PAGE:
Recently, while chasing bonefish in Biscayne Bay with Captain Rob Fordyce, we learned the benefits of carrying an infrared thermometer, such as the Fluke 62 Mini ($100), on a flats skiff. Point the device at the surface to get the water temperature of the flat. The unit detects infrared radiation and gives a quick, accurate reading-even at speed-in large easy-to-read digits. Designed for industrial use, the rugged Fluke 62 Mini reads from ¿20 to 932 degrees Fahrenheit and is sensitive enough to show the temperature difference of outboard cylinder heads, telling which one isn¿¿t firing when the engine is running rough. Fluke Corporation; (888) 308-5277; www.fluke.com
Humminbird has gotten back into the radio game with the VHF55s Plus, a submersible handheld that is simple to operate. The unit has a backlit LCD display, a rechargeable NiMH battery and a convenient alkaline battery compartment for backup power. With selectable one- or five-watt output, the VHF55s Plus has all U.S., international and Canadian channels and ten weather bands. The unit can monitor traffic on multiple channels so anglers can hear when the bite is on. The VHF55s Plus comes with a charger and sells for $120. Humminbird; (800) 633-1468; www.humminbird.com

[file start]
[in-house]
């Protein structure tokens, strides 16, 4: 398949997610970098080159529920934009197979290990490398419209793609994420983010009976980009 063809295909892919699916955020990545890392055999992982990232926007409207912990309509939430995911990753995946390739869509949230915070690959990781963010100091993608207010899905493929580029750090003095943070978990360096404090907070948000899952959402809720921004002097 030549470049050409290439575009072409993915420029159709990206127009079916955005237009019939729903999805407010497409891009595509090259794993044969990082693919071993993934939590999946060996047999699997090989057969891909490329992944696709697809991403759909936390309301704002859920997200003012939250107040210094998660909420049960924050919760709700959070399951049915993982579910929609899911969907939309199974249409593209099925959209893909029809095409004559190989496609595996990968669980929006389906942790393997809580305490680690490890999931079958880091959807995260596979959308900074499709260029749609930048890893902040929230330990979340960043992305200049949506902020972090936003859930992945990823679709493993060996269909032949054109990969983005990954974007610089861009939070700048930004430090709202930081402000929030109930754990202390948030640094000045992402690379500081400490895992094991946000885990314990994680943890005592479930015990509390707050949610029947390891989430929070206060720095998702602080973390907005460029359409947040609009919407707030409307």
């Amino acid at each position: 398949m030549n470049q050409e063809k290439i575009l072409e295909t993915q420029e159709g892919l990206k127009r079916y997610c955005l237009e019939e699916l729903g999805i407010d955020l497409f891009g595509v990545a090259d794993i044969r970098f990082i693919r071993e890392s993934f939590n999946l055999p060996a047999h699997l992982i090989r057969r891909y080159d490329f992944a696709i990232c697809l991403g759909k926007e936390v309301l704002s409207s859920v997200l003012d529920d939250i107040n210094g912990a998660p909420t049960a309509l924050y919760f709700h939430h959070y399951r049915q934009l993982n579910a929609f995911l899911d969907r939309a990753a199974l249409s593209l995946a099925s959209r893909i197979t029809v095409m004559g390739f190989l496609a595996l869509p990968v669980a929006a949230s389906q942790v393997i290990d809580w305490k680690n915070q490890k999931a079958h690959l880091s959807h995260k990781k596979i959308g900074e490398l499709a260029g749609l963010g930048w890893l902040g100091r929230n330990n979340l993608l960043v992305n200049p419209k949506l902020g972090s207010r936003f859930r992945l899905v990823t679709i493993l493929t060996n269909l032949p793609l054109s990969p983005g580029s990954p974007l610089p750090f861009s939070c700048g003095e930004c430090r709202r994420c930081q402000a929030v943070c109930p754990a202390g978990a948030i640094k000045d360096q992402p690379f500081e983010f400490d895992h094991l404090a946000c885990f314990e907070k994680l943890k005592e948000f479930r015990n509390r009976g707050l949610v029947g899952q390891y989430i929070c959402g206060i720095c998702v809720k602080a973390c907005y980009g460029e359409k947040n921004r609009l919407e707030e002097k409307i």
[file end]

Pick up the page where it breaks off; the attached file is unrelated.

Helm at Home?
| NavPlanner from Navionics allows anglers to chart a route to the fishing grounds on a home or office computer and then load the itinerary onto the boat¿¿s plotter. Compatible with Navionics Silver, Gold+ and Platinum marine cartography, the PC-based chart lets the user mark the route, then save it to a data card with the included Multi Card Reader connected to the computer. Plug the card into the helm chart plotter and the route appears on the Navionics chart. It works the other way, too: mark fish strikes on the plotter, then save them to the computer chart. The hot spots will help you devise the next outing. The NavPlanner sells for $129. Navionics; (800) 848-5896; www.navionics.com